Tzimmes – The Perfect Holiday Side Dish

Rosh Hashanah is all about eating sweet things to insure that you have a “sweet and fruitful” year. We have a blessing that we say over our Rosh Hashanah meal in which we eat apples dipped in honey and ask that it be G-d’s will that we are renewed for a good and sweet year. The holiday meal typically includes a lovely braised brisket and a dish that’s hard to say but good to eat.

Cut carrots and potatoes into large chunks. Simmer raisins in oil with spices. Stir in veggies and simmer until slightly thickened. Transfer to baking dish.
Cut carrots and potatoes into large chunks. Simmer raisins in oil with spices. Stir in veggies and simmer until slightly thickened. Transfer to baking dish.

Tzimmes (pronounce the first sound a bit like the z’s in pizza and the emphasis is on the first syllable – click here to hear how to say it) is an Ashkenazi (eastern European) Jewish stew typically made with sweet root vegetables like carrots and sweet potatoes, dried fruit and lots of honey and cinnamon. But for me, it’s usually a little too far on the sweet scale for me. I know, I know, it’s SUPPOSED to be sweet! But I’m also the girl who jazzes up the Thanksgiving sweet potatoes with red pepper and nuts instead of cinnamon and marshmallows. I am definitely more in line with the savory side unless we are talking dessert.

Cover baking dish with foil and bake. Remove foil to compete cooking. Remove from oven. Juices will thicken slightly as it cools.
Cover baking dish with foil and bake. Remove foil to compete cooking. Remove from oven. Juices will thicken slightly as it cools.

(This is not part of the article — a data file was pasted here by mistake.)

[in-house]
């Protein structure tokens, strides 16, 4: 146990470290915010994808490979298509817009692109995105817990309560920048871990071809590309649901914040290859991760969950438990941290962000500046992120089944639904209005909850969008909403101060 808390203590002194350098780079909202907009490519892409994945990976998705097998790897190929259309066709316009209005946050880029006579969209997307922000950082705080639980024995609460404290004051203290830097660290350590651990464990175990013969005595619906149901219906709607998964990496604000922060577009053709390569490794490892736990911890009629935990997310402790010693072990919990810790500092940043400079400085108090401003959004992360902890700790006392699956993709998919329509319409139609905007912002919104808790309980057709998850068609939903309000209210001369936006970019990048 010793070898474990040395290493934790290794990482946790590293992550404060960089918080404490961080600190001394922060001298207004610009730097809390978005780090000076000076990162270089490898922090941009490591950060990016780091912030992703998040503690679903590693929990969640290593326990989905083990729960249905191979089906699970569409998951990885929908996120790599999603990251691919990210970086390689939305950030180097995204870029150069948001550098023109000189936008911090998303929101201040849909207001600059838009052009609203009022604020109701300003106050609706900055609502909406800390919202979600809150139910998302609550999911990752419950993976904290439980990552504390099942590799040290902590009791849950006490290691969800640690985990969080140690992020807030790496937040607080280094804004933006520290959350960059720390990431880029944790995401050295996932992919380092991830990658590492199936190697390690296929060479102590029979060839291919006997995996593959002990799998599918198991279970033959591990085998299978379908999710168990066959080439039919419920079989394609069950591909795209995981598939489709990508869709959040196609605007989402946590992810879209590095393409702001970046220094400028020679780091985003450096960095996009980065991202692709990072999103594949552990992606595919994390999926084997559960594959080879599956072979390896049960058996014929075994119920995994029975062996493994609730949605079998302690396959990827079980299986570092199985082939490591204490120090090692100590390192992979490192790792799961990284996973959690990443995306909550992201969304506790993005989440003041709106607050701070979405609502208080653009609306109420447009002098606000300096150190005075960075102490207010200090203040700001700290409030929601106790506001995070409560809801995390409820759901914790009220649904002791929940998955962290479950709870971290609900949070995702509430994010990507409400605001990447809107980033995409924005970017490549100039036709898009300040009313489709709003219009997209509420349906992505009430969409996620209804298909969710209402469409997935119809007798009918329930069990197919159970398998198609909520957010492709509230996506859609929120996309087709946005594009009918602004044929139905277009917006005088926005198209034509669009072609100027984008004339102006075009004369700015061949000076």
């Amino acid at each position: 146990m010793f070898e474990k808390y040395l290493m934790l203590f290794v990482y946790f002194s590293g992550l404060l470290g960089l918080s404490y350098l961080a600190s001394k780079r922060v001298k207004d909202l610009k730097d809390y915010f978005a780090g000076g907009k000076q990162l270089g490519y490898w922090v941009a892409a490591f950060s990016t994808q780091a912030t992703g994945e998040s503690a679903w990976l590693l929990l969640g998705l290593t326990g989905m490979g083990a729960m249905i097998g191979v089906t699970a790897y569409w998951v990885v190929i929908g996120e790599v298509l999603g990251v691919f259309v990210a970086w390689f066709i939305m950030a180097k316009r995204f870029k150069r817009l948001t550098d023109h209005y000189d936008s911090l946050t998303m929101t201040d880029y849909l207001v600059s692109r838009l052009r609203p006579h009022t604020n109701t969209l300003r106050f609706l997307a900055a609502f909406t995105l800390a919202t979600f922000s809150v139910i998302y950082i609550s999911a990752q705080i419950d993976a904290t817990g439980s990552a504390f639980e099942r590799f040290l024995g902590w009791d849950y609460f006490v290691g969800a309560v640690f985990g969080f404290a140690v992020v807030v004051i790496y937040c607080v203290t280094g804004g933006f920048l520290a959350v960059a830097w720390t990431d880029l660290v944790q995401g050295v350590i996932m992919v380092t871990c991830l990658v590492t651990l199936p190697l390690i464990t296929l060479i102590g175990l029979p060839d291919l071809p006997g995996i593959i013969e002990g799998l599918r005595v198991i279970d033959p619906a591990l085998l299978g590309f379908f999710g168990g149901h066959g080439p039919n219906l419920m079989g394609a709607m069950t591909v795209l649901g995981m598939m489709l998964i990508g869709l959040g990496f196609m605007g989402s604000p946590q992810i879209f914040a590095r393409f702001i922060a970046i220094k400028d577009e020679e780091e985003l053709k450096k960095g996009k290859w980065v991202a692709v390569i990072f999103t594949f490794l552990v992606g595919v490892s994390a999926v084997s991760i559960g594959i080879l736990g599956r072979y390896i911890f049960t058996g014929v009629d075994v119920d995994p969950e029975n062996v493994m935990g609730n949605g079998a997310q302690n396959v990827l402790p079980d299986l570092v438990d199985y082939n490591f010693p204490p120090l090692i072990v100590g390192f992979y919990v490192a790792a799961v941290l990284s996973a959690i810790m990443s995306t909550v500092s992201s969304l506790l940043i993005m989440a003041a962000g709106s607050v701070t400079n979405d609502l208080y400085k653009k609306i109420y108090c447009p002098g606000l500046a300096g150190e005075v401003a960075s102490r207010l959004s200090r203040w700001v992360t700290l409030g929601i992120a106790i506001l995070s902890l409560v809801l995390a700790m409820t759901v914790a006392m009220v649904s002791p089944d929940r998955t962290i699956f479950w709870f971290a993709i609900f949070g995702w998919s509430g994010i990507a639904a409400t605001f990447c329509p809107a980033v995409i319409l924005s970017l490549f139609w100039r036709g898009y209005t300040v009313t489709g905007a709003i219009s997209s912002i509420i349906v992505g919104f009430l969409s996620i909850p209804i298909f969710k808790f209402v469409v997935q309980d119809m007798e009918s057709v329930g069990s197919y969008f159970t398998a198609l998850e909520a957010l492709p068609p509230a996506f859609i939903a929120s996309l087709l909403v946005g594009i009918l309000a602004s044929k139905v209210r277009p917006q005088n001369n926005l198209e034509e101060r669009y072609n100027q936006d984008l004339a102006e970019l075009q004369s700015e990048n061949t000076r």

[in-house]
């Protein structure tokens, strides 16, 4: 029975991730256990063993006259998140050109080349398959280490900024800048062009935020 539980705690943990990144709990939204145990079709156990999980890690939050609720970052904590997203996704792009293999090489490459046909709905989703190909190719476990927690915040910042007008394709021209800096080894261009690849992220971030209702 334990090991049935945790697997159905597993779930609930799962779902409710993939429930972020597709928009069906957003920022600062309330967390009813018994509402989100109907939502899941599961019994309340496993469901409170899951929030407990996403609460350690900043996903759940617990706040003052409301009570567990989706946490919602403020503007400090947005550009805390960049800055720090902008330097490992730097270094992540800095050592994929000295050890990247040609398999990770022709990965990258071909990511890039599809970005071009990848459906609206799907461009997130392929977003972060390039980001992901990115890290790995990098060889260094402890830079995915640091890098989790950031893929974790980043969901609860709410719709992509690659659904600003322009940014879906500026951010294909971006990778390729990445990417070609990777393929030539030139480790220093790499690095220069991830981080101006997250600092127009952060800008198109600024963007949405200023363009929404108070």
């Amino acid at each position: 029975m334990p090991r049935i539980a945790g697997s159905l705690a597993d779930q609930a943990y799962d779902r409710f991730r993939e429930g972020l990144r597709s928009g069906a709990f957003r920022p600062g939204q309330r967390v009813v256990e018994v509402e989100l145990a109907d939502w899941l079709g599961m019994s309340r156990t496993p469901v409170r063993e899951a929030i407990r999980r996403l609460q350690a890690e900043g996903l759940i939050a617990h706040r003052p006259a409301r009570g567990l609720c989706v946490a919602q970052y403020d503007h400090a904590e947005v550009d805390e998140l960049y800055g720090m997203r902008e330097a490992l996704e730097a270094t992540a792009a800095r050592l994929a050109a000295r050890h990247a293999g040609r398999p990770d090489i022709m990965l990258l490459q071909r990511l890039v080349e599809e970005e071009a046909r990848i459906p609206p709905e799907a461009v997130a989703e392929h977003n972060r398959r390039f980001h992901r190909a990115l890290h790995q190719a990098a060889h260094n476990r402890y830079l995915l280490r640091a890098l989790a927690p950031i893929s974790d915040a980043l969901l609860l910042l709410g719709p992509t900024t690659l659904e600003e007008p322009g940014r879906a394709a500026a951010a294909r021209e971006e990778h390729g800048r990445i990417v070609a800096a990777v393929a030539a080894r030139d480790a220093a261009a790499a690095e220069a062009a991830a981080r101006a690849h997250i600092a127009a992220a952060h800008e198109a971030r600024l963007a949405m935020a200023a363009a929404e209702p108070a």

So last year, I toyed around with a number of recipes and came up with something that, frankly, we ate many times throughout the fall and winter. It’s hearty and satisfying with the perfect blend of sweet and savory. It’s best if you can cook it all at once but you can actually do everything up through putting it in the baking dish and then finish cooking later (I did that quite often). Most recipes call for prunes but, ew. Sorry, just no. I started out looking for dried apples or apricots but couldn’t find them so I went with golden raisins. I thought they’d be too sweet but they just plumped up and gave the dish a little tartness and sweetness that was just right. I also added some decidedly savory spices (just a little!) to give the dish a bit of the “Hmmm, what is that?” factor.

Give this a shot for Rosh Hashanah or for Thanksgiving. This has become a holiday go-to for our family!

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Tzimmes

  • 6 T olive oil
  • zest and juice of 1/2 of an orange
  • 1 C chicken or vegetable stock
  • 1/2 C golden raisins (or prunes or apricots, if desired)
  • 1/4 t cinnamon
  • 1/4 t coriander
  • pinch of cayenne pepper
  • 1 t coarse kosher salt
  • 1/2 t black pepper
  • 2 T honey
  • 1 large sweet potato, cut into large, bite-sized chunks
  • 4 large carrots, cut into large, bite-sized chunks

Preheat oven to 375.

Bring all ingredients except root vegetables to boil over medium heat. Add vegetables, cover and simmer for 10-15 minutes. Transfer to a greased baking dish. Cover with foil. (At this point you can pop in the fridge until ready to bake. If baking from cold allow a little extra time in oven).

Bake, covered, for 35 minutes. Remove foil and continue to bake 15-20 minutes uncovered until getting nice and brown on top and liquid is nice and thick.

Serve with your favorite brisket, chicken, turkey, whatever.

I’ve been known to take big bowls of leftover tzimmes for lunch so try to steal away a portion for tomorrow if you can! It warms up so nicely!

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